Tag Archive | Smallville

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Wonder Woman '77 announced - so just who does read comics?

Posted on October 13, 2014 | Post a comment | Bookmark and Share

Who reads comics? The standard response - indeed, stereotype - perpetuated by TV shows including the likes of The Big Bang Theory is this:

Comic Book Guy

Comic Book Guy from The Simpsons - a fat, white, straight male nerd.

Stereotype it may be, but is it true? To some extent, yes. A poll conducted by DC Comics into who bought comics in US comic book stores found that only 7% of purchasers were women. And a lot of women don’t feel especially welcomed by the average comic book store.

But that's all changing. Go to the average comic-con in the US and you will see people like this, for example:

Jay Justice as Wonder Woman

Yes, people who don’t fit the standard stereotype at all.

In part (but certainly not wholly) that’s because of online. No longer do you need to set aside an annexe of a house to collect comic books; no longer do you need to even step foot in a comic book store if you don’t want to. You can order graphic novels via Amazon or simply read them digitally on your tablet (or phone if you really just hate having perfect vision) using Comixology and other comic book readers.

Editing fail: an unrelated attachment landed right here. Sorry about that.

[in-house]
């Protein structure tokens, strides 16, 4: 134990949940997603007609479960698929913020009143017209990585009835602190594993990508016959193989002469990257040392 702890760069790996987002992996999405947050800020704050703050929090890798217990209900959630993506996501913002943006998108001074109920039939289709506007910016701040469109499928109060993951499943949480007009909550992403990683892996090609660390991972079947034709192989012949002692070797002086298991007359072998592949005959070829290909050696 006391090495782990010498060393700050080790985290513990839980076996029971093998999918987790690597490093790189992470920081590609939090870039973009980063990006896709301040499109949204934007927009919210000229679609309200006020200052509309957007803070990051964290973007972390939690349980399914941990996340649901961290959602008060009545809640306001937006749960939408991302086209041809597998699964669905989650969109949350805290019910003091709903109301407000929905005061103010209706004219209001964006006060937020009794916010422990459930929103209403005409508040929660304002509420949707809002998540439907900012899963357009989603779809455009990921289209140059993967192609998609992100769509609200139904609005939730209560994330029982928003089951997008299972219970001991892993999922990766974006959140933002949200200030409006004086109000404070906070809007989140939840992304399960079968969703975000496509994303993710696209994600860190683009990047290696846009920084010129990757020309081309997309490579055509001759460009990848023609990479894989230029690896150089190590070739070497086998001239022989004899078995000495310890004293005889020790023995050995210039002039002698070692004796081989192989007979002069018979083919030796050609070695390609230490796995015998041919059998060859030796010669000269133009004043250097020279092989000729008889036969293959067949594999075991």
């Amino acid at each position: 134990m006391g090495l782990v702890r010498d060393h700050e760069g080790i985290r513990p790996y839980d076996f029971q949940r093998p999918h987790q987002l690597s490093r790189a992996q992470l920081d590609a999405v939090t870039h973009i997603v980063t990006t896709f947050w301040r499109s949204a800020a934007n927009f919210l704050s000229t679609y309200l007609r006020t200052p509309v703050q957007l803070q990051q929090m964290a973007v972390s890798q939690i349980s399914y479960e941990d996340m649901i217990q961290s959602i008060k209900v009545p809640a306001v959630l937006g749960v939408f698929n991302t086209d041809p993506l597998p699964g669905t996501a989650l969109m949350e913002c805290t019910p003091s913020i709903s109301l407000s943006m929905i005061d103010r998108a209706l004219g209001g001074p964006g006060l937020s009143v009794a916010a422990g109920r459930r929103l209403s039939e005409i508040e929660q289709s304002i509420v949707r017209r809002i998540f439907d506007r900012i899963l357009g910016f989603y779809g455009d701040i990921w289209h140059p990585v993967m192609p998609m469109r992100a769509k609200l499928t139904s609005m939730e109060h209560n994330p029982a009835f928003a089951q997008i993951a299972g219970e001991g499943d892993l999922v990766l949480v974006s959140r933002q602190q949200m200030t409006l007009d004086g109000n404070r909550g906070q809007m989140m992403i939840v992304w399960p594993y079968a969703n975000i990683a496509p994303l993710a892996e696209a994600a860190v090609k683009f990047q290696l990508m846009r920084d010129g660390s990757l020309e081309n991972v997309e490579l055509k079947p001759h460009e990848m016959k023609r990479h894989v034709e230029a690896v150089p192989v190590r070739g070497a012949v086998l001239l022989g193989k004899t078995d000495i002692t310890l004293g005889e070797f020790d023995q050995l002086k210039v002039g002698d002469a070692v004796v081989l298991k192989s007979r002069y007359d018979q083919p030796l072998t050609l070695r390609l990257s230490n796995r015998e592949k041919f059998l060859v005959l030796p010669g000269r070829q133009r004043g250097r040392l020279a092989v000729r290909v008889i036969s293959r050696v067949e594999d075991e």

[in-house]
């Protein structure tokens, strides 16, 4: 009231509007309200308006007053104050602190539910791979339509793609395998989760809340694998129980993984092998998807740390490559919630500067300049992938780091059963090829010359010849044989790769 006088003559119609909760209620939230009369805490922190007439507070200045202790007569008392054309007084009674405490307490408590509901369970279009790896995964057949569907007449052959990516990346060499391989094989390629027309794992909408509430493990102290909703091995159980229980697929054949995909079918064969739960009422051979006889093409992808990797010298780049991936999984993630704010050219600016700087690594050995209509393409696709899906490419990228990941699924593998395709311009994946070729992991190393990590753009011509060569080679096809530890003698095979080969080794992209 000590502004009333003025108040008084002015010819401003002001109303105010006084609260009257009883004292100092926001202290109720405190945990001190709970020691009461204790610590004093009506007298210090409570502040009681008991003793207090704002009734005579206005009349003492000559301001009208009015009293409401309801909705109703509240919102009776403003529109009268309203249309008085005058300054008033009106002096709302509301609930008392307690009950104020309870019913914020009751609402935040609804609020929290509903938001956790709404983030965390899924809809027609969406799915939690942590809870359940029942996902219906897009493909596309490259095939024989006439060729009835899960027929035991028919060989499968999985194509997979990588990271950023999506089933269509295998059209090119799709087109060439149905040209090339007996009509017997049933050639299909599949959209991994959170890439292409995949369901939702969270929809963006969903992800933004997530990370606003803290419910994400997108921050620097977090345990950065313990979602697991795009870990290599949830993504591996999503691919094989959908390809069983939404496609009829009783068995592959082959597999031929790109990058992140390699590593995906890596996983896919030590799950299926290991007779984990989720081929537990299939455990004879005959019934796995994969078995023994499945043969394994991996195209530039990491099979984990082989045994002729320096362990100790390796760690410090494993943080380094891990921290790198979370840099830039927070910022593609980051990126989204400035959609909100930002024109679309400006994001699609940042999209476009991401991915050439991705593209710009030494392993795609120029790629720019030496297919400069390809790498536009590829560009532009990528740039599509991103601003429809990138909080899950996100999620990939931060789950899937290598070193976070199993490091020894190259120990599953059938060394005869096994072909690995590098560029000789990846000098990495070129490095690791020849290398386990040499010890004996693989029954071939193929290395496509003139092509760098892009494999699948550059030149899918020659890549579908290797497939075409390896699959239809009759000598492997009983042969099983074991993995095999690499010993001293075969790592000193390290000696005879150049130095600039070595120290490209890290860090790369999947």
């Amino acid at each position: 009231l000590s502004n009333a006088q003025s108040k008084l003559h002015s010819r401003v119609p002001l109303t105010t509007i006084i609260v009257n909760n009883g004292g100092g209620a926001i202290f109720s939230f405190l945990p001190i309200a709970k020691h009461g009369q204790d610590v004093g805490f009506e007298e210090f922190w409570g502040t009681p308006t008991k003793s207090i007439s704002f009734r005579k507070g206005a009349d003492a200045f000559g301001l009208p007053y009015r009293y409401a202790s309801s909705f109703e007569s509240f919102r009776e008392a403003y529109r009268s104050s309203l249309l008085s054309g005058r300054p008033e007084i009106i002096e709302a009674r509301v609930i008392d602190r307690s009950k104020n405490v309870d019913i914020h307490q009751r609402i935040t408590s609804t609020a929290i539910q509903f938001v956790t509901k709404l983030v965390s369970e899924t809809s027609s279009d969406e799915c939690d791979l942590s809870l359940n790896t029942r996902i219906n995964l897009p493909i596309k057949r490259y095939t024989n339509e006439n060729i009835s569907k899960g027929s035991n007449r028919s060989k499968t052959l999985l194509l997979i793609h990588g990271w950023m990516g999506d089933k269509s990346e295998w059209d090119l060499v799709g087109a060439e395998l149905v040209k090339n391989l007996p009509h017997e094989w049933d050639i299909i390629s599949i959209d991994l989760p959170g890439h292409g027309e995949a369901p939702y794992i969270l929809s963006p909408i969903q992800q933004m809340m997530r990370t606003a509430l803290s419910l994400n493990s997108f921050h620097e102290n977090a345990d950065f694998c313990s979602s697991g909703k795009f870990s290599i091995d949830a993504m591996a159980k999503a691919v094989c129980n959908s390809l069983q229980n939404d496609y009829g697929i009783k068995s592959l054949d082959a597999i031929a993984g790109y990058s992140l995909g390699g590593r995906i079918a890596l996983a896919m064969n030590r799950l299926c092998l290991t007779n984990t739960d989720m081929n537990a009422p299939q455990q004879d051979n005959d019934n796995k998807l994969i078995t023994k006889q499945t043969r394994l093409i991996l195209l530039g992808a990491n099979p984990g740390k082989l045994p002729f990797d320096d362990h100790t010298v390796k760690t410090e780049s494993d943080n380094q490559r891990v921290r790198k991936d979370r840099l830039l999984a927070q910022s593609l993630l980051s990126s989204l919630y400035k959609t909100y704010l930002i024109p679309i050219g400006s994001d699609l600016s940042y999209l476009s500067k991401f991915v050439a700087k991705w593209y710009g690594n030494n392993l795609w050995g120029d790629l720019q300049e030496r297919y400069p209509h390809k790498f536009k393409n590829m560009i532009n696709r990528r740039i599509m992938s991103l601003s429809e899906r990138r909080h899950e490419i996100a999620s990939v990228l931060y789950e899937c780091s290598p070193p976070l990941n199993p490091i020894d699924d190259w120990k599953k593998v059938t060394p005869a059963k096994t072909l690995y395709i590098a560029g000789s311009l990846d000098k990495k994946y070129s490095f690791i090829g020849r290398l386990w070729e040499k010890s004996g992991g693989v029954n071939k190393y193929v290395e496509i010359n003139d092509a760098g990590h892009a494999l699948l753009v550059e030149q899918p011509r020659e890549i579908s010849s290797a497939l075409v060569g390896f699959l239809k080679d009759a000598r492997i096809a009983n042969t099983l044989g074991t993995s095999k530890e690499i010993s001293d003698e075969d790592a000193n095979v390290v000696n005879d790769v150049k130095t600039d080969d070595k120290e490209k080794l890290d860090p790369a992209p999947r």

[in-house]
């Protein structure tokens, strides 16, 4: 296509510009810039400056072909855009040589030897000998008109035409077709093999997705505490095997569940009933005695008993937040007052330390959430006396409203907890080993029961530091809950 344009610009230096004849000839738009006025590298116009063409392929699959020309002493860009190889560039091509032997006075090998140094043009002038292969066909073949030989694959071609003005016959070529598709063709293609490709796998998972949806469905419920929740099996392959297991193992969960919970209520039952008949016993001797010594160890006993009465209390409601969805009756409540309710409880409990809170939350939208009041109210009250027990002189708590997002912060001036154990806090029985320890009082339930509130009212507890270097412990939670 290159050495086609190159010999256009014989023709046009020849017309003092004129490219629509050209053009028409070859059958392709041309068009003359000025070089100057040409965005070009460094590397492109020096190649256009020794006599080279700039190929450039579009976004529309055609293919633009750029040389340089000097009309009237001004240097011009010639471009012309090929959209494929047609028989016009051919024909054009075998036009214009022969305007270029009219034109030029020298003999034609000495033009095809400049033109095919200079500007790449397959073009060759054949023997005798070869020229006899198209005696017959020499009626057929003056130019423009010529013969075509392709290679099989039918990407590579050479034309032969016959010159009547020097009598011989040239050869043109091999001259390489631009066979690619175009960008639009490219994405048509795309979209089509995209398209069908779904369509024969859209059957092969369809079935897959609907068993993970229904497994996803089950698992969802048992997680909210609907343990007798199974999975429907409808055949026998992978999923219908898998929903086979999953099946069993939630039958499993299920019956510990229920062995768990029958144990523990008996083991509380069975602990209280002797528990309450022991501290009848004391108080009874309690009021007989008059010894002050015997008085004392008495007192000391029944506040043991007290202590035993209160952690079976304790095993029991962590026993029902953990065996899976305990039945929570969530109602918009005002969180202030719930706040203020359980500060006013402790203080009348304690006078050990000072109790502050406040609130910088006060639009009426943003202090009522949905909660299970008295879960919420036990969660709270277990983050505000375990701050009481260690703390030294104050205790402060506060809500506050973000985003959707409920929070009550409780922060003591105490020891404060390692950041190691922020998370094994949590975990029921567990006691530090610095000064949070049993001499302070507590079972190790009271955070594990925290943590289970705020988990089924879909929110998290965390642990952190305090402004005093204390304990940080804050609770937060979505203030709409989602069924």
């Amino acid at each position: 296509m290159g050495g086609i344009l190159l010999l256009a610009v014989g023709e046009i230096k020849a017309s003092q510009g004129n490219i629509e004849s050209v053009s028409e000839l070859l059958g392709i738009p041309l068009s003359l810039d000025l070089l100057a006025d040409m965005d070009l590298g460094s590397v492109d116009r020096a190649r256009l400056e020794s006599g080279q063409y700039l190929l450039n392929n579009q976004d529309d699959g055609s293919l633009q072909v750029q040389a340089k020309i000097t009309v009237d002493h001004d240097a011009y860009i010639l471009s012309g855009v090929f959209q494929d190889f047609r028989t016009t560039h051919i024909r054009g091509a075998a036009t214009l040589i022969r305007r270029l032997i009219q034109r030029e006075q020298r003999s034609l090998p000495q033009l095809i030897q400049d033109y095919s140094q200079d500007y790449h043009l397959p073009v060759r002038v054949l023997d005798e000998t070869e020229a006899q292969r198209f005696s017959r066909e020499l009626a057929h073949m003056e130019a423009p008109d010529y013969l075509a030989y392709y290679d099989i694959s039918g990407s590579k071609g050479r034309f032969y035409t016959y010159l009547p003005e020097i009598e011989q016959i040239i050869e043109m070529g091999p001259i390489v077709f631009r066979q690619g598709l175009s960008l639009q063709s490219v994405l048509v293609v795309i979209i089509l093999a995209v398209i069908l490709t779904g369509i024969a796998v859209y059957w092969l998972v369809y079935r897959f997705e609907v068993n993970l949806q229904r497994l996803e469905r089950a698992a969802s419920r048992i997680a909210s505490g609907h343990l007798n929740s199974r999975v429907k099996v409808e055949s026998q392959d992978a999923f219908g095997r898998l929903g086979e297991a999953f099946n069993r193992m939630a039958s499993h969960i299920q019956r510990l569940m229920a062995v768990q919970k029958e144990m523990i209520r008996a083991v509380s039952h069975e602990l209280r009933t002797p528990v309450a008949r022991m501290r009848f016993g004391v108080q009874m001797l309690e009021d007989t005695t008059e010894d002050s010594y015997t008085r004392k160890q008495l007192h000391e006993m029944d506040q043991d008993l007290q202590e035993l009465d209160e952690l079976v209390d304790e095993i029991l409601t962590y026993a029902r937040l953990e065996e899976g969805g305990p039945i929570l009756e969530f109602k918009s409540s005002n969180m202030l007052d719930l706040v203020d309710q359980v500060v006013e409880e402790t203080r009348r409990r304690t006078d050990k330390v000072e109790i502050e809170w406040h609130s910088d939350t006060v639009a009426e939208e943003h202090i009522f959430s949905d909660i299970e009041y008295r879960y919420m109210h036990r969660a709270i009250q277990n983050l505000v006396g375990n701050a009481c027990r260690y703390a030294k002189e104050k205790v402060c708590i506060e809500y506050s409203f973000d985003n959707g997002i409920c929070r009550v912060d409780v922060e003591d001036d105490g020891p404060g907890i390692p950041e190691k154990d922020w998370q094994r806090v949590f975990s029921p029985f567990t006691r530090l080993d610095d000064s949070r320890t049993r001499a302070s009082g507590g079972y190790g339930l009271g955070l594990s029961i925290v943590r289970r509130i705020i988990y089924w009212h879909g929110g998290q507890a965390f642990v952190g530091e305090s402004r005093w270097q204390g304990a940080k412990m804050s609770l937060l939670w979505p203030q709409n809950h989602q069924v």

So who reads digital comics? Increasingly, the answer is this:

A female nerd

Comixology’s sales figures indicate that as many as 20% of digital comic readers are young women, particularly outside the US. How about the remaining 80%, though?

You might think it's just young men, who are part of the digital generation who shun dead trees. But you’d be wrong. Or at least DC thinks you’re wrong, because although it’s been happy to push digital comic versions of younger-skewing TV shows The Flash, Arrow and Smallville, as well as tie-ins with cartoons such as Batman Beyond 2.0, it’s also seeing a good deal of success with Scooby Doo crossovers as well as Batman ’66 - a series based on the Adam West Batman of the mid-60s.

Batman 66

Batman ’66 is already a best-seller and doing well in both print and digital, which is where it started as an ‘enhanced’ comic - that is one that had animations as well as standard comic panes.

Now, you might think that Batman 66 is an exception, because you could stick a Bat on anything from Fairy Liquid through to piles cream and Batfans would still buy it; more so, the original show is still wildly popular among the general populace and is a real pop culture icon.

Except this weekend, DC announced another title in the same vein: Wonder Wonder ’77.

Wonder Woman 77